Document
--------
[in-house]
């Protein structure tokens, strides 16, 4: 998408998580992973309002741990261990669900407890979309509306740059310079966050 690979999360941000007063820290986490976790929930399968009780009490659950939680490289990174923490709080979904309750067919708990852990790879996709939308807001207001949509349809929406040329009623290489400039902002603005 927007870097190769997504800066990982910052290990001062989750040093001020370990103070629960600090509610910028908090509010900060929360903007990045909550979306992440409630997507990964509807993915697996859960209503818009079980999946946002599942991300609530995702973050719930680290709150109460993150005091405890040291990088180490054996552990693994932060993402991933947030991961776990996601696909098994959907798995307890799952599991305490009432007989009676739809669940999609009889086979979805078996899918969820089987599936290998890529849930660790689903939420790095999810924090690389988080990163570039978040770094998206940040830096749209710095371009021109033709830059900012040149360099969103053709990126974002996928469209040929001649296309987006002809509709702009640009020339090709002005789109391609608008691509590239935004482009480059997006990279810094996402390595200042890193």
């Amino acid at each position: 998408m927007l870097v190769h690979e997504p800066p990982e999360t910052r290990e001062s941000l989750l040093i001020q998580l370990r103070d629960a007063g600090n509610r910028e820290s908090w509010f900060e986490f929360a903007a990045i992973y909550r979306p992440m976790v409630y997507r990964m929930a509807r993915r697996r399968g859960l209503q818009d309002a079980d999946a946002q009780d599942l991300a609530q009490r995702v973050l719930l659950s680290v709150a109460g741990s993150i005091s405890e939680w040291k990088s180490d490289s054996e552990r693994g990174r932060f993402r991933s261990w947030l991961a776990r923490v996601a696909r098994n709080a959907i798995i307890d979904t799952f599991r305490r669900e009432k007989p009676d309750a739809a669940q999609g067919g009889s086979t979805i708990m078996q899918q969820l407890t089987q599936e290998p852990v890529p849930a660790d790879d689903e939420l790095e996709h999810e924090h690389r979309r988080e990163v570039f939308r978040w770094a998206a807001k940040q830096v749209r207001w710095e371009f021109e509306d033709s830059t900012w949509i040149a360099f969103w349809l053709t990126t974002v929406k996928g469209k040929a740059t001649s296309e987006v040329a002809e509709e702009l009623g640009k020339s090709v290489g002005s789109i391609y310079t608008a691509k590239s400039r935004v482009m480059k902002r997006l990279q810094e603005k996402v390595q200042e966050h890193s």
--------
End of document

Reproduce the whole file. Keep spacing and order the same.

[in-house]
């Protein structure tokens, strides 16, 4: 998408998580992973309002741990261990669900407890979309509306740059310079966050 690979999360941000007063820290986490976790929930399968009780009490659950939680490289990174923490709080979904309750067919708990852990790879996709939308807001207001949509349809929406040329009623290489400039902002603005 927007870097190769997504800066990982910052290990001062989750040093001020370990103070629960600090509610910028908090509010900060929360903007990045909550979306992440409630997507990964509807993915697996859960209503818009079980999946946002599942991300609530995702973050719930680290709150109460993150005091405890040291990088180490054996552990693994932060993402991933947030991961776990996601696909098994959907798995307890799952599991305490009432007989009676739809669940999609009889086979979805078996899918969820089987599936290998890529849930660790689903939420790095999810924090690389988080990163570039978040770094998206940040830096749209710095371009021109033709830059900012040149360099969103053709990126974002996928469209040929001649296309987006002809509709702009640009020339090709002005789109391609608008691509590239935004482009480059997006990279810094996402390595200042890193």
């Amino acid at each position: 998408m927007l870097v190769h690979e997504p800066p990982e999360t910052r290990e001062s941000l989750l040093i001020q998580l370990r103070d629960a007063g600090n509610r910028e820290s908090w509010f900060e986490f929360a903007a990045i992973y909550r979306p992440m976790v409630y997507r990964m929930a509807r993915r697996r399968g859960l209503q818009d309002a079980d999946a946002q009780d599942l991300a609530q009490r995702v973050l719930l659950s680290v709150a109460g741990s993150i005091s405890e939680w040291k990088s180490d490289s054996e552990r693994g990174r932060f993402r991933s261990w947030l991961a776990r923490v996601a696909r098994n709080a959907i798995i307890d979904t799952f599991r305490r669900e009432k007989p009676d309750a739809a669940q999609g067919g009889s086979t979805i708990m078996q899918q969820l407890t089987q599936e290998p852990v890529p849930a660790d790879d689903e939420l790095e996709h999810e924090h690389r979309r988080e990163v570039f939308r978040w770094a998206a807001k940040q830096v749209r207001w710095e371009f021109e509306d033709s830059t900012w949509i040149a360099f969103w349809l053709t990126t974002v929406k996928g469209k040929a740059t001649s296309e987006v040329a002809e509709e702009l009623g640009k020339s090709v290489g002005s789109i391609y310079t608008a691509k590239s400039r935004v482009m480059k902002r997006l990279q810094e603005k996402v390595q200042e966050h890193s």